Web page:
Plan B: An alternative plan of action for use if the original plan should fail.
In photography and in life in general, unexpected things can happen during ones day. We all have plans on how to go about our daily lives. But at random times things my not go as originally planned. In such an extreme example, it’s defined as an “accident.”
The definition of the word “accident” is the following.
Accident: An unforeseen and unplanned event or circumstance.
As I mentioned before this is an extreme example I feel, due to the following two words within the definition of the word accident. Those words are “unforeseen” and “unplanned.” On a lesser example if one plans for the “unforeseen,” then it becomes a “situation.”
Now the definition of the word “situation” is the following.
Situation: Relative position or combination of circumstances at a certain moment.
In photography if this is your line of work, or just an enthusiast/hobby, one does have to plan for the unexpected. It could be something as simple as bringing extra batteries, or even extra memory cards or film. We all try our best to plan so that these little things don’t spoil a photowalk/outing.
And during a recent photo shoot that I had planned for days in advance, lets just say that I had a “situation.” A few weeks back I had traveled into Manhattan, New York to photograph an event that only happens twice a year. It’s called “Manhattanhenge.” It’s an event during which the setting sun aligns with the east–west streets of the main street grid in the borough of Manhattan in New York City. You can read the full details here. Manhattanhenge
I have photographed Manhattanhenge a few years back, and I must say that it’s an awesome sight to see, and it is worth taking the time to photograph it. But this year the weather was not on my side. For the sky that day was cloudy and it did look like as if it was going to rain, but the rain never did come. However there were low clouds in the sky that totally blocked the setting sunset.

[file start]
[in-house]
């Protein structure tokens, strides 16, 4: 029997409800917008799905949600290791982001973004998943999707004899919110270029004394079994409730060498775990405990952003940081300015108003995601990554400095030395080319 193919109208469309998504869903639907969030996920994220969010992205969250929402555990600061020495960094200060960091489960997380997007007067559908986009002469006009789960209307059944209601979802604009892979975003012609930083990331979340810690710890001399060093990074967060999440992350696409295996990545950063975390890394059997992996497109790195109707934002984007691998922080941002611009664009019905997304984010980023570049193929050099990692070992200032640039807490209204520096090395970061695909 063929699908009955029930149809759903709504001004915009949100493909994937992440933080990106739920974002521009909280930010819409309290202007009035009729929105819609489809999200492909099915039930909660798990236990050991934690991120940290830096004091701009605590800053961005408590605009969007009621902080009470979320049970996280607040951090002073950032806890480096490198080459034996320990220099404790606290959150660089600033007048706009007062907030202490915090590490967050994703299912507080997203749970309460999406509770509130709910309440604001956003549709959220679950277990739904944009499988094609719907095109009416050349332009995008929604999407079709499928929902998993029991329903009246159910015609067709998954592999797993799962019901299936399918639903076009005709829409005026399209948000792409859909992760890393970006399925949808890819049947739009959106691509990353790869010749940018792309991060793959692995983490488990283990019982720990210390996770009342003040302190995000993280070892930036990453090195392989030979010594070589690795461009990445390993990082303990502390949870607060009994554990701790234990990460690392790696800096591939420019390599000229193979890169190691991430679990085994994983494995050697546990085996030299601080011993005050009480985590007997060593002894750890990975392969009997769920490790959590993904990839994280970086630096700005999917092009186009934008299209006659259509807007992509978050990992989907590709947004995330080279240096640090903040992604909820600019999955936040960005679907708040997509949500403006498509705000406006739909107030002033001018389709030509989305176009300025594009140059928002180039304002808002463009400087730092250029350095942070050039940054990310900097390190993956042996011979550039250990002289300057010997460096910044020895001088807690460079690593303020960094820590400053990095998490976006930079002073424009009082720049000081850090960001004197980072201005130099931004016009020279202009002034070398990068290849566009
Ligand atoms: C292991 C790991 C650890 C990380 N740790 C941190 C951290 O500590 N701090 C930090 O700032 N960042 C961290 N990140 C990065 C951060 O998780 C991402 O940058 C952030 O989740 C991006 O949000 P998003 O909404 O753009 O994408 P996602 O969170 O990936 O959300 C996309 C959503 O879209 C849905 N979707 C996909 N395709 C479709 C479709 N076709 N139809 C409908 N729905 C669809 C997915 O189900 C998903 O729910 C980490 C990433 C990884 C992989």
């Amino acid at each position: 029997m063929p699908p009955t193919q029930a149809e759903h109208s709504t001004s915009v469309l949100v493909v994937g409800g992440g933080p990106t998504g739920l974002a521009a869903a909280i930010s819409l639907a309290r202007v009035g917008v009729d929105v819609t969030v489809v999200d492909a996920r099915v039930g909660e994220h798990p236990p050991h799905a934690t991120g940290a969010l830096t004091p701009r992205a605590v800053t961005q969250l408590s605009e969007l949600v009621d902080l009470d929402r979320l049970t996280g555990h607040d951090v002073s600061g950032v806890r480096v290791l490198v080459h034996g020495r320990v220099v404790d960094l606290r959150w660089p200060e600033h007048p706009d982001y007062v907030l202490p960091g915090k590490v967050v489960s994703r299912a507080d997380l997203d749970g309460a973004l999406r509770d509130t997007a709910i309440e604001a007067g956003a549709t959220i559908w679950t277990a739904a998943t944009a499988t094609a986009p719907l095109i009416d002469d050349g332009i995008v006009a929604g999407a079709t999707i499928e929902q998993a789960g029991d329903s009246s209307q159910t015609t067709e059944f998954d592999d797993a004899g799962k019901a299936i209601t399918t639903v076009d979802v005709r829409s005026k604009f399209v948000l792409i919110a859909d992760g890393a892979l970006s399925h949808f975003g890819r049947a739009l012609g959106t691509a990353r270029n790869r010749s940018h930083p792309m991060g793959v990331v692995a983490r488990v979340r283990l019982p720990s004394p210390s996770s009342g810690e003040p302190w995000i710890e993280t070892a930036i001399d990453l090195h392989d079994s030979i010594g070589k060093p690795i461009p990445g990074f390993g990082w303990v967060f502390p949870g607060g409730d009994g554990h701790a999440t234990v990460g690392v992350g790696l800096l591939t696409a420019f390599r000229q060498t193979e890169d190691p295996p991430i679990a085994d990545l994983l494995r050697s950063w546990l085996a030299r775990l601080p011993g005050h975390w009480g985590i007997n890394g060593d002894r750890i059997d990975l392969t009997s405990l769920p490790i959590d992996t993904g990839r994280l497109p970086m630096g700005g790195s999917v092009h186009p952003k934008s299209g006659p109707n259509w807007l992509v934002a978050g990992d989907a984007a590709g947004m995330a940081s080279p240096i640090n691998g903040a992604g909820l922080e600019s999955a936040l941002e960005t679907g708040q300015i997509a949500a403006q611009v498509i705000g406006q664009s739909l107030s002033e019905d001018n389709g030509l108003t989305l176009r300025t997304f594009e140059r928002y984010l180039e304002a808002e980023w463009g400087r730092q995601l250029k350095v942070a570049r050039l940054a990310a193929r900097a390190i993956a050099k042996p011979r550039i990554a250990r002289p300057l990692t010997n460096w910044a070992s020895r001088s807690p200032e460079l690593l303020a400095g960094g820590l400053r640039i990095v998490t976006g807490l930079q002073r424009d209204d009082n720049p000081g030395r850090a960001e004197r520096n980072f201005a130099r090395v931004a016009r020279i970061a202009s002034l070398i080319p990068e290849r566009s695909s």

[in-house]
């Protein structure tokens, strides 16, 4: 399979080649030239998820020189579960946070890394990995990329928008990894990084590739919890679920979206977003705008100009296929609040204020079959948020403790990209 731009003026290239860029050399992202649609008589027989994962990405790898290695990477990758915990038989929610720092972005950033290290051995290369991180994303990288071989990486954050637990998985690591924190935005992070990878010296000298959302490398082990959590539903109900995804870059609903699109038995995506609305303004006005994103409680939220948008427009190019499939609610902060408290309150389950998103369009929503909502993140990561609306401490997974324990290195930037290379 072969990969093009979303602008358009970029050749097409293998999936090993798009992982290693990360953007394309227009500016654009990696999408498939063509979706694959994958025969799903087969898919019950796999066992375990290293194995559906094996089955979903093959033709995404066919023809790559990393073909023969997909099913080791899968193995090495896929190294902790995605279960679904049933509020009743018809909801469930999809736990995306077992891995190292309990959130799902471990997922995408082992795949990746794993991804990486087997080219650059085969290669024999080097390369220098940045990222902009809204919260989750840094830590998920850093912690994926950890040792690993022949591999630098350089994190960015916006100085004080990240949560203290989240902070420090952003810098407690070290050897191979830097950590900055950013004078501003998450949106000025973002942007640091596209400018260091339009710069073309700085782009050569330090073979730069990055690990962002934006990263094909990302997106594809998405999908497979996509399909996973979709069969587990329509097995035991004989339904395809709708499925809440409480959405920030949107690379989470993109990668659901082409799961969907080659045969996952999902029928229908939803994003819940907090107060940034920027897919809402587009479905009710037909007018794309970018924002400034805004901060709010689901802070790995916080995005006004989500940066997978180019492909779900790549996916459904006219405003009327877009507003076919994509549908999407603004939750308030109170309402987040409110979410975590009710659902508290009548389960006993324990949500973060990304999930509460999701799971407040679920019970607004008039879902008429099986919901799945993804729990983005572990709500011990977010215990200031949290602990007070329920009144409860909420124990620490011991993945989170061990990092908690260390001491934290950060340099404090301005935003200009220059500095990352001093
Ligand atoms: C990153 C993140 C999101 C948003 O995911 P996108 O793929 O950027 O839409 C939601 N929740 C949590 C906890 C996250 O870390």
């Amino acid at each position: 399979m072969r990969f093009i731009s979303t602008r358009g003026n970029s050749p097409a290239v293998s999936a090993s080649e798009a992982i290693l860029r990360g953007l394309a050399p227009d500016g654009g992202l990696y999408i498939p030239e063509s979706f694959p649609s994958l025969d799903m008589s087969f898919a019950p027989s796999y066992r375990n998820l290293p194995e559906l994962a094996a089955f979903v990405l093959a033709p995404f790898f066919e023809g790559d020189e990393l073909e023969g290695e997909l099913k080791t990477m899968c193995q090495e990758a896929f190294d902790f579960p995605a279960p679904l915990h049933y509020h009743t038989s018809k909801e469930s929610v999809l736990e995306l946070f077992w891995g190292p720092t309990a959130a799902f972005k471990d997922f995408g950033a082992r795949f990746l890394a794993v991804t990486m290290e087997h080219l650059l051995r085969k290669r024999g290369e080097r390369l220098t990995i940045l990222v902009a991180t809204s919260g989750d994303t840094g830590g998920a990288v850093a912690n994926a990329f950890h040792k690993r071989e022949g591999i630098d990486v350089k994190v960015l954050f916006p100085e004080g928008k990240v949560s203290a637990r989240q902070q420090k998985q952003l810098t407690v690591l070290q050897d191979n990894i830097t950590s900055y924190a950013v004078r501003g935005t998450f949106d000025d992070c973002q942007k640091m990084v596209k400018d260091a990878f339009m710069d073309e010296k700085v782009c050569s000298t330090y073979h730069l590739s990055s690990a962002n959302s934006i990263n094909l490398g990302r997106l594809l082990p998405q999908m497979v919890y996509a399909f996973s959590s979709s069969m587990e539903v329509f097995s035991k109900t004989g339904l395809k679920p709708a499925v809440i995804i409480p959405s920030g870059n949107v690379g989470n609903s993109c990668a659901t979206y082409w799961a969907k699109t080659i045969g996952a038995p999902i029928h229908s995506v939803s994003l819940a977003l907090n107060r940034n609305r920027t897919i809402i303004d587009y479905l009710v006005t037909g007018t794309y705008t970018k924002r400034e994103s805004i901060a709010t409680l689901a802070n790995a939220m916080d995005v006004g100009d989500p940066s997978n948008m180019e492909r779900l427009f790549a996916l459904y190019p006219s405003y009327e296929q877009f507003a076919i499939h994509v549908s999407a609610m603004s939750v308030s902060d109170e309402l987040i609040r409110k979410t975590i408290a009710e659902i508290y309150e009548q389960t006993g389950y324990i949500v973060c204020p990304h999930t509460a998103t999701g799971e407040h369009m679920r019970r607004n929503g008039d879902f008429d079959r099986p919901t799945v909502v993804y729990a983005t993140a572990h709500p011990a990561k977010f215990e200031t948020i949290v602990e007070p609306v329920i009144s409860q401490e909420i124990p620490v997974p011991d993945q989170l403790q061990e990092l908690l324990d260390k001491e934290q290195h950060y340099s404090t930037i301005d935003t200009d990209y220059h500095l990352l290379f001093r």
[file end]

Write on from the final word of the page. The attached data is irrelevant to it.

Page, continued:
In photography there are three stages to a sunset, they are in the following order. “Golden Hour,” “Sunset” and then “Blue Hour.” The best colors happen in the sky happen during golden and blue hour. And they really can make a huge difference if one is trying to photograph a sunset. But due to the very low clouds all we were able to get was a dark grey sky with no sight of the sun in sight.
At one point it did look like the sun was going to show, for some of the clouds did break in the sky. But they came back to block the sunset half hour before it’s start. Once I had noticed that Manhattanhenge was not going to happen, it was time for “Plan B.”
Plan B being street photography, a style of photography that I do enjoy doing. There was quite a few people waiting for the Manhattanhenge event and lots of random people walking around, so I did have quite a few subjects to shoot.
My camera configuration for this event was the following: Canon EOS 600D with a Canon EF 80–200mm f/ 4.5-5.6 II lens with a ultraviolet-coated (UVC) filter.
Most people were going about out their day, like this one woman waiting for a taxi cab to pick her up.
She was clearly more into her cell phone than catching a taxi.
Or this woman who was in a taxi cab wondering what was going on with all these people with their cameras.
Quite a large number of people were waiting for the Manhattanhenge sunset, some with and without cameras.
And of course they were some people using cell phones to try to capture the event.
Myself I was standing in the middle of the street with full rush hour traffic trying to set up my shot, one driver did not mind me being in her way in front of her car to take a photo.
As you can see from the photo above that New Yorker’s are nice people. Unlike all those Internet rumors that mention how they are all rude to people. Actually we are a nice bunch of people, you just have to get to know a New Yorker to understand us all.
But as time went on, hope was starting to fade, with people wondering if it was going to happen.
Sadly to say that due to poor weather, with low clouds in the sky, the Manhattanhenge sunset was not going to happen that day.
But fear not people! Manhattanhenge will make a return in July for two nights. Those nights are the following.
Friday, July 11 8:24 P.M. EDT.
Saturday, July 12 8:25 P.M. EDT
You can read the details here at the American Museum of Natural History website. Myself I am planning to attend both nights. Hopefully the weather and odds will be in me and everyone’s favor.